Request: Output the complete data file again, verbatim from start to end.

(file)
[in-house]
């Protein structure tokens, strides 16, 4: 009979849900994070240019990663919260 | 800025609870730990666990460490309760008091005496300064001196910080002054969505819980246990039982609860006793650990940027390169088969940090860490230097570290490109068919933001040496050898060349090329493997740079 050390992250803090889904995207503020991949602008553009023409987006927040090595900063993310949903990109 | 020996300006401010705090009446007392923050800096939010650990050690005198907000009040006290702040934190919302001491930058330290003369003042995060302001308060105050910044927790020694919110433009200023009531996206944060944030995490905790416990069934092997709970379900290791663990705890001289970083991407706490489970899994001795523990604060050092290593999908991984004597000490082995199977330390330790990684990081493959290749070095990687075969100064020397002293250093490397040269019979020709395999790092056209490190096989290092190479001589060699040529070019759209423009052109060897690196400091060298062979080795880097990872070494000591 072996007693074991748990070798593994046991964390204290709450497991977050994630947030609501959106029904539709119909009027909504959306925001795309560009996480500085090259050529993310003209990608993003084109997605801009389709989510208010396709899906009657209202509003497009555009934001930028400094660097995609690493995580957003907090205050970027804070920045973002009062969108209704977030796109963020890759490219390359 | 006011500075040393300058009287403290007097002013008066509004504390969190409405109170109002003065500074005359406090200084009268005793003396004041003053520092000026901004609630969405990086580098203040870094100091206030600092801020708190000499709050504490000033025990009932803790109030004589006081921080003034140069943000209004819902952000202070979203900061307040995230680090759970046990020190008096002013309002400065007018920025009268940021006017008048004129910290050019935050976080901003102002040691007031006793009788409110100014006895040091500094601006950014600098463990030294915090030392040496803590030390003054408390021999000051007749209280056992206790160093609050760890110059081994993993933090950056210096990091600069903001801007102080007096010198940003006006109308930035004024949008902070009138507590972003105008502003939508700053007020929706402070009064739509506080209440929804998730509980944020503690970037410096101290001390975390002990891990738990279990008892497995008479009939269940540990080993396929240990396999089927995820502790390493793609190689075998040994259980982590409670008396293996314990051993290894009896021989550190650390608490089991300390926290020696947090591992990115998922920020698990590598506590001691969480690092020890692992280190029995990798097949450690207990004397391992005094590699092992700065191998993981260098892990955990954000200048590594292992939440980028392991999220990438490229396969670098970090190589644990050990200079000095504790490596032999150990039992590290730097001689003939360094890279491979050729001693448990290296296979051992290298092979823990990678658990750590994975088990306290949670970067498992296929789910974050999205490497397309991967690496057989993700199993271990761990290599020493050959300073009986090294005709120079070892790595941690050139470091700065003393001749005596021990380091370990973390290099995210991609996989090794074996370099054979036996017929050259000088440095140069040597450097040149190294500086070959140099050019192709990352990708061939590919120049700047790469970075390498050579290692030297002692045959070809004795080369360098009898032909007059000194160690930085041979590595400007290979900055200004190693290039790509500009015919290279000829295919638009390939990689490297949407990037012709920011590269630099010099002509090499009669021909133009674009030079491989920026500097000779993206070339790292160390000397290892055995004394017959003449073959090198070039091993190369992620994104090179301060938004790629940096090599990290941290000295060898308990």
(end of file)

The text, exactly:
[in-house]
């Protein structure tokens, strides 16, 4: 009979849900994070240019990663919260 | 800025609870730990666990460490309760008091005496300064001196910080002054969505819980246990039982609860006793650990940027390169088969940090860490230097570290490109068919933001040496050898060349090329493997740079 050390992250803090889904995207503020991949602008553009023409987006927040090595900063993310949903990109 | 020996300006401010705090009446007392923050800096939010650990050690005198907000009040006290702040934190919302001491930058330290003369003042995060302001308060105050910044927790020694919110433009200023009531996206944060944030995490905790416990069934092997709970379900290791663990705890001289970083991407706490489970899994001795523990604060050092290593999908991984004597000490082995199977330390330790990684990081493959290749070095990687075969100064020397002293250093490397040269019979020709395999790092056209490190096989290092190479001589060699040529070019759209423009052109060897690196400091060298062979080795880097990872070494000591 072996007693074991748990070798593994046991964390204290709450497991977050994630947030609501959106029904539709119909009027909504959306925001795309560009996480500085090259050529993310003209990608993003084109997605801009389709989510208010396709899906009657209202509003497009555009934001930028400094660097995609690493995580957003907090205050970027804070920045973002009062969108209704977030796109963020890759490219390359 | 006011500075040393300058009287403290007097002013008066509004504390969190409405109170109002003065500074005359406090200084009268005793003396004041003053520092000026901004609630969405990086580098203040870094100091206030600092801020708190000499709050504490000033025990009932803790109030004589006081921080003034140069943000209004819902952000202070979203900061307040995230680090759970046990020190008096002013309002400065007018920025009268940021006017008048004129910290050019935050976080901003102002040691007031006793009788409110100014006895040091500094601006950014600098463990030294915090030392040496803590030390003054408390021999000051007749209280056992206790160093609050760890110059081994993993933090950056210096990091600069903001801007102080007096010198940003006006109308930035004024949008902070009138507590972003105008502003939508700053007020929706402070009064739509506080209440929804998730509980944020503690970037410096101290001390975390002990891990738990279990008892497995008479009939269940540990080993396929240990396999089927995820502790390493793609190689075998040994259980982590409670008396293996314990051993290894009896021989550190650390608490089991300390926290020696947090591992990115998922920020698990590598506590001691969480690092020890692992280190029995990798097949450690207990004397391992005094590699092992700065191998993981260098892990955990954000200048590594292992939440980028392991999220990438490229396969670098970090190589644990050990200079000095504790490596032999150990039992590290730097001689003939360094890279491979050729001693448990290296296979051992290298092979823990990678658990750590994975088990306290949670970067498992296929789910974050999205490497397309991967690496057989993700199993271990761990290599020493050959300073009986090294005709120079070892790595941690050139470091700065003393001749005596021990380091370990973390290099995210991609996989090794074996370099054979036996017929050259000088440095140069040597450097040149190294500086070959140099050019192709990352990708061939590919120049700047790469970075390498050579290692030297002692045959070809004795080369360098009898032909007059000194160690930085041979590595400007290979900055200004190693290039790509500009015919290279000829295919638009390939990689490297949407990037012709920011590269630099010099002509090499009669021909133009674009030079491989920026500097000779993206070339790292160390000397290892055995004394017959003449073959090198070039091993190369992620994104090179301060938004790629940096090599990290941290000295060898308990």